1. Purpose is waiting for you to find it.
  2. Community is easy to connect to.
  3. There is always something to do.

About Frank Hannigan

I work with SMEs planning to Scale.
I am a business coach and advisor.
I live in Carrigtwohill, Cork.
Husband and Dad.

Contacting Frank Hannigan:

 You can contact Frank by email 

By Frank Hannigan.

“I have a total irreverence for anything connected with society except that which makes the roads safer, the beer stronger, the food cheaper and the old men and old women warmer in the winter and happier in the summer.”

Brendan Behan

My 2020 was planned a long time ago. I was committed to projects at home and abroad that would keep me flat out for the full year.

The deceleration in March was enough to give you whiplash.

What happened next?

Just before the lock down I had started walking 8kms a day, listening to podcasts, music and Bill Burr.

Bill is incorrigible; a great antidote to the doom and gloom in media.

His philosophy is, “Life sucks, get on with it and stop whining”

Like all of us he finds it hard to keep momentum with the world falling asunder.

I remembered a story about President Zoran Đinđić of Serbia.

He visited a factory shortly after the Yugoslav wars.

The factory CEO told him how everything was screwed – no committed workers; no cash to invest in better machines; no routes to market.

Đinđić said

“I get it, but I noticed the Factory Clock at your entrance is broken, you could fix that. When you fix that, find the next thing you can fix.”

Each day I walked past this magnificent 19th Century stone wall that had been completely hidden by briars and hedge and ivy for at least a generation. It felt like a Đinđić moment.

I talked to neighbours and long story short, we uncovered that wall.

It didn’t make the beer cheaper, but it brought a lot of smiles and joy.

Society has one thing in common with Business – Leadership is a team sport.

Not everyone puts in the effort – but who cares.

The fascinating things is how many will put in the effort if you show example; if you ask them to; if you give them the encouragement to try and the permission to fail.

Every great society came about from small groups of organised, informed and motivated people (Society comes from the Latin word that means friends or allies).

There was a sense of us all being in it together back in March.

By September that sense of solidarity seems to have corroded badly.

30 years ago Balkan society was ripped apart.

Covid-19 is now testing society globally.

The ingredient to survive this punctuation mark is the same as any other disaster.

You need the will to remain.

Society is a man-made construct.

If you imagine a society built on fear and hatred, you will get that.

If you imagine a society that makes each life better you need to:

  • Keep fixing things big and small
  • Keep talking and building consensus
  • Keep dreaming about a better state

You need the will to remain.

Irish society was destroyed by the end of the 1600’s, its leaders were gone, its laws and even its land was ripped away from its people. A real possibility was that the Irish and their society would be extinguished like the Native Americans.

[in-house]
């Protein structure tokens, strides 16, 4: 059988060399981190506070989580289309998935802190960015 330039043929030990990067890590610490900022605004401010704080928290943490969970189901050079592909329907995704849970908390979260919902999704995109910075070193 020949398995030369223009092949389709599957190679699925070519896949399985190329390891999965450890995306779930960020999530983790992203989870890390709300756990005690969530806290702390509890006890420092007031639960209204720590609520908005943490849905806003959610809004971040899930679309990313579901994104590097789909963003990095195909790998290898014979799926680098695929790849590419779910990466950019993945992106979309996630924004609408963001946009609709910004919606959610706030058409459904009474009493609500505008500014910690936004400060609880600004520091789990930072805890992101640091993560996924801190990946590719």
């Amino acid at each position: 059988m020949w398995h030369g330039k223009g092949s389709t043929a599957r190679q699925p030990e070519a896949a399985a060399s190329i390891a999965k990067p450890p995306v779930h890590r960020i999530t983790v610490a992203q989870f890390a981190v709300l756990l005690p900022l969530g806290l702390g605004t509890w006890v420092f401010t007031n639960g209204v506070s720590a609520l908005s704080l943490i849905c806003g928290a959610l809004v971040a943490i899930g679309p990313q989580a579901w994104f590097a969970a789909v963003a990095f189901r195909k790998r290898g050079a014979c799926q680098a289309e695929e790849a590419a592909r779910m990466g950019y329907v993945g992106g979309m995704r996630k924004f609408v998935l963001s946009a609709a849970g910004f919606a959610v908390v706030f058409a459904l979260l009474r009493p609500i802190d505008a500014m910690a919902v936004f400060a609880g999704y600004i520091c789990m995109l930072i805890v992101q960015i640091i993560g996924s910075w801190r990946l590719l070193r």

Astonishingly, individuals across Ireland kept fixing things, after Kinsale, after Cromwell, after Perfidious Albion broke promises made in the Treaty of Limerick.

They had the will to remain.

All those fixes; all that consensus building; all those dreams created a continuity of sorts and sublimated into a definite vision of a future society.

Irish society was not invented in 1921.

It builds on a solid foundation of those generations of Irishmen and women.

Let’s keep fixing things.

In Who Do We Trust #5 #cong20


A personal perspective on what I see as access to thriving in Society 3.0.

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Key Takeaways:

  1. We are social creatures.
  2. Society is where we socialise – and generate purpose in our lives.
  3. Society evolves as we do.
  4. What will be desirable Society 3.0 – and who’s responsibility is it to create that?

About Eileen Forrestal

Retired from a 32 yr Medical Career – with 20 years as an Anaesthetist ‘putting people to sleep’ – I am now refired as a publishing entrepreneur – ‘waking people up’ – with ‘words of wisdom for times of transformation’ in the form of the Get Up and Go Diaries, Journals and Planners. !
Author, speaker, Mentor, Coach I am fully immersed in the world of words – and using words to change the world.

Contacting Eileen Forrestal:

 You can contact Eileen by email or connect with her on LinkedIn, follow her on Twitter, and Facebook

By Eileen Forrestal.

Society 3.0

Here’s my take on it

In Society is where we get to play as earthlings.
We form societies so we don’t have to be on our own. We are social creatures and we recognise the existential need to belong in society.
We have little societies called families, and we cluster in larger societies making up communities. We get to socialise within these societies – we play golf, we watch birds, study the bible, save the whale, prevent cruelty to animals; we provide care for the sick, and food for the homeless. Where ever there is a need – we form a society to address it and deliver. We need these societies to function, as a society, so we make rules and regulations. We may have entry criteria – to make sure YOU belong in OUR society. You might have to apply to join and pay money to belong. Google ‘weirdest societies’, or ‘most bizarre societies ever’ and you will find that whatever your peculiarity, there is a society to which you can belong. Happy days.